MANILA – Filipino voters abroad began casting their ballots for their chosen leaders on April 10 as the overseas absentee voting (OAV) kicked off.
Under the law, voters overseas have at least one month until May 9 to vote for national positions – one president, one vice president, 12 senators, and one party-list representative.
The Overseas Voting Act of 2013 states that voting may be done either by mail or personally at the premises of the embassies, consulates, and other foreign service establishments or in field voting centers or mobile voting centers.
To know about the mode of voting in your area, you may refer to the Commission on Elections (Comelec) updated list here.
You can then confirm your registration at the Comelec's Certified List of Overseas Voters (CLOV).
If voting in your area is via personal mode, you may proceed at the foreign service post or a designated mobile voting center, with your valid Philippine ID (e.g. passport) and follow these procedures:
• Present your passport or any valid ID to the Special Board of Election Inspectors (SBEI).
• Get the ballot, ballot secrecy folder, and marking pen, and make sure the ballot is new, not marked, torn, or smudged.
• Proceed to the voting area.
• Accomplish the ballot by fully shading the oval appearing before the name of the candidate you wish to vote for. Do not overvote.
• Insert the ballot into the Vote Counting Machine (for areas using the automatic elections system or AES) or ballot box (for areas with personal manual voting mode)
• Check your voter's receipt then deposit it in the receptacle (AES).
• If votes do not match, report to the SBEI.
What not to do?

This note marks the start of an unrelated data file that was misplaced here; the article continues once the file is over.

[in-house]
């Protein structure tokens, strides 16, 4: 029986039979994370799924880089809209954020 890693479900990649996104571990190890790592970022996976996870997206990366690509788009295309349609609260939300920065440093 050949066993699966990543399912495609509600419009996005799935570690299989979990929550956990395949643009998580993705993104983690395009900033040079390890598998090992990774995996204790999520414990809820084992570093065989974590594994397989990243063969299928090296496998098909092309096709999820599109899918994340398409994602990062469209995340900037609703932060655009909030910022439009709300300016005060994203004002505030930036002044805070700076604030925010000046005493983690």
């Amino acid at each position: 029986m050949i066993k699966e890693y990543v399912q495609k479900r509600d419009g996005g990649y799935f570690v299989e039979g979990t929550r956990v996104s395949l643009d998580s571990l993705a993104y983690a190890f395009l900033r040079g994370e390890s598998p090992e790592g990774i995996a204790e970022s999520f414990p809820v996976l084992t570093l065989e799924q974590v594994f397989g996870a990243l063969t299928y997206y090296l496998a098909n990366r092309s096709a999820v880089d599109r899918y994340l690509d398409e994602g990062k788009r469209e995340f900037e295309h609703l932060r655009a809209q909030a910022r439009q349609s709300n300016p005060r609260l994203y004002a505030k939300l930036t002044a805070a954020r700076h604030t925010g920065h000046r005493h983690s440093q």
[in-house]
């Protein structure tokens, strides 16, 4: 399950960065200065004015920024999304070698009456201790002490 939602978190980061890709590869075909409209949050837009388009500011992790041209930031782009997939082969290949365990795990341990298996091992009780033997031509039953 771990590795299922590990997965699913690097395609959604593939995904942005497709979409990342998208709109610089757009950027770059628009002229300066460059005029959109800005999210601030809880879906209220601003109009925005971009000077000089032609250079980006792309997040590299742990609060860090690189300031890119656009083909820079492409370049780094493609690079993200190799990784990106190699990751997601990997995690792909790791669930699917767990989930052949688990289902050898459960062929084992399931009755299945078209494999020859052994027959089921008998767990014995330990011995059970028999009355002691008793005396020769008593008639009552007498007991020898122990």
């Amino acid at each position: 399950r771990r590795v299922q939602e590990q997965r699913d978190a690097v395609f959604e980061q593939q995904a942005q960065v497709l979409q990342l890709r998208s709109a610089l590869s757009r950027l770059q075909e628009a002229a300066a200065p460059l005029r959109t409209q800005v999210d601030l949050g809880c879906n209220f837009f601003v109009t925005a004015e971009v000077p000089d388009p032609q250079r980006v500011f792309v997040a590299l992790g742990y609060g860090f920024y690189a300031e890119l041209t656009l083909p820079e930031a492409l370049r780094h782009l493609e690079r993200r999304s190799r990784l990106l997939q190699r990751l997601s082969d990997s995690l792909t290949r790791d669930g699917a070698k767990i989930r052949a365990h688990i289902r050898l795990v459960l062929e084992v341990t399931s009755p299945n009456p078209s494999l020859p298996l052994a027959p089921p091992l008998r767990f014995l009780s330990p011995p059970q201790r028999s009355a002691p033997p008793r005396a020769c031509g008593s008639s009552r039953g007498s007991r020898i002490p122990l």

• Campaign or distribute campaign materials within a 30-meter radius of the polling precinct.
• Wear campaign shirts and other accessories bearing logos or names of candidates.
• Show the contents of the ballot to any person.
• Take photos or make a copy by any means of the ballots and voter's receipts.
For areas following the postal voting, such as those in the United States, the ballots will be mailed to the voter's registered address.
Voters who have accomplished their ballots may then mail them back or personally drop them off at the embassy or consulate.
Qatar-based Filipino physician Maria Concepcion Borlasa, who had cast her vote personally on April 11, told the Philippine News Agency (PNA) that she found the process smooth and without a hitch.
Like any other voter abroad, she expressed hope that this year's elections would be fair and free from any irregularities.
The president whom she voted for? Someone who can "lead the country to be a great nation again."
Kuwait-based OFW Joelyn Marcial said she was also satisfied with the conduct of overseas voting at the Philippine Embassy in Kuwait on April 12.
"Madali lang ang pagboto at kaunti ang pila. Walang aberya kaya makakaboto ka nang maayos (It was very easy to go and vote and the queue was short. I didn't encounter any problem that's why I was able to vote fast)," she told the PNA.
Without naming her chosen president, she said she voted for a candidate "who has principles, who has compassion for fellow Filipinos, and someone who is not a thief."
For the May 2022 polls, the Comelec has recorded more than 1.6 million registered overseas absentee voters.
Almost half of them are based in the Middle East and Africa with 786,997, followed by the Asia-Pacific region with 450,282 Filipino voters.
Meanwhile, some 306,445 voters are in the North and Latin America region while 153,491 are in the European region. (PNA)